Deflection of the cue ball does not come alone. When you strike the cue ball with any amount of side spin, there is some deflection, but it is also followed by a certain amount of swerve in the opposite direction as the deflection.
Although the low deflection shafts lessen the amount of the initial deflection, they do nothing to reduce the amount of swerve. This still has to be compensated for by the player and this has to be considered in the learning curve.

JoeW
08-10-2008, 06:42 AM
I think there is truth in your statement and hence I equivocate.

None-the-less, in most endeavors in life the more one can reduce the inherent noise in the system the easier it is to use the system. Thus, if one has to contend "less" with deflection and swerve issues then one can spend more time in other areas that need to be addressed.

Bambu
08-10-2008, 07:04 AM
<div class="ubbcode-block"><div class="ubbcode-header">Originally Posted By: Deeman3</div><div class="ubbcode-body">Rich,

I agree with you. If there were no "new" shafts out there the game would be played just as well by most players. </div></div>

I think the new shafts would be appreciated more by people who havent learned to adjust for squirt yet. I say that because I find the cueball going almost straight when using average amounts of spin with a Z-2. It seems that the squirt and swerve cancel each other out to a greater degree. To me, it really is a completely different way of shooting pool. I never thought I would see a cue or shaft with such a big difference in playability. The only hard part/down side I can think of, is re-adjusting to regular 13mm shafts.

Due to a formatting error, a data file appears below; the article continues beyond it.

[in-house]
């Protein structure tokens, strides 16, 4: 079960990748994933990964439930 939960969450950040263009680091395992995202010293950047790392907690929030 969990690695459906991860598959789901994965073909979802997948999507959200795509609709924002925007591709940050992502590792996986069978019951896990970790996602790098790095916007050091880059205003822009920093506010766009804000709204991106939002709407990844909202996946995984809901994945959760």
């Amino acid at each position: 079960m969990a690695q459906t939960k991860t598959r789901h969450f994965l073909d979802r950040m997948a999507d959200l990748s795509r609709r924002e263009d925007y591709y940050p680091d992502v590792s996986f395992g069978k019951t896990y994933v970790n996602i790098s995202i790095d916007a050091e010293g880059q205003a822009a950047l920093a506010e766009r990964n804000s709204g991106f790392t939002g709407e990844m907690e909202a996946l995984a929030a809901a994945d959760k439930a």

av84fun
08-11-2008, 02:23 AM
<div class="ubbcode-block"><div class="ubbcode-header">Originally Posted By: 1Time</div><div class="ubbcode-body"><div class="ubbcode-block"><div class="ubbcode-header">Originally Posted By: av84fun</div><div class="ubbcode-body">...no one is being "propelled" to fame and glory by using new tech shafts. That's far too dramatic a proposition.</div></div>So, the ones who are being propelled to fame and glory do not use this new technology? If so, then something seems to be amiss.

I'M NOT UP TO SPEED WITH THE QUOTING THING SO I'LL JUST RESPOND IN CAPS...NOT SHOUTING.

MY POINT WAS THAT IT IS NOT THE CUE THAT IS THE PRIMARY FACTOR IN "PROPELLING PEOPLE TO FAME AND GLORY". THE CUE IS JUST ONE FACTOR IN A SERIES OF FACTORS. THE OLYMPIC SWIMMERS WEAR SLICK SUITS AND THE TIME DIFFERENCES ARE OFTEN IN 100THS OF A SECOND. SO IT MAKES SENSE TO AVAIL YOURSELF OF ALL AVAILABLE ADVANTAGES. THAT IS MY POINT.

As applicable or debatable as your analogies may be, I prefer a more direct and specific discussion; so I will bypass them.

<div class="ubbcode-block"><div class="ubbcode-header">Originally Posted By: av84fun</div><div class="ubbcode-body">The same thinking holds true for new tech shafts. When hitting centerball or nearly so, there isn't much of a L/D advantage but the further off center the hit is, the more of an advantage there is to L/D.</div></div>

So from this it seems this new technology offers a bigger advantage to those who apply spin to the cue ball, than to beginners who still have not learned how.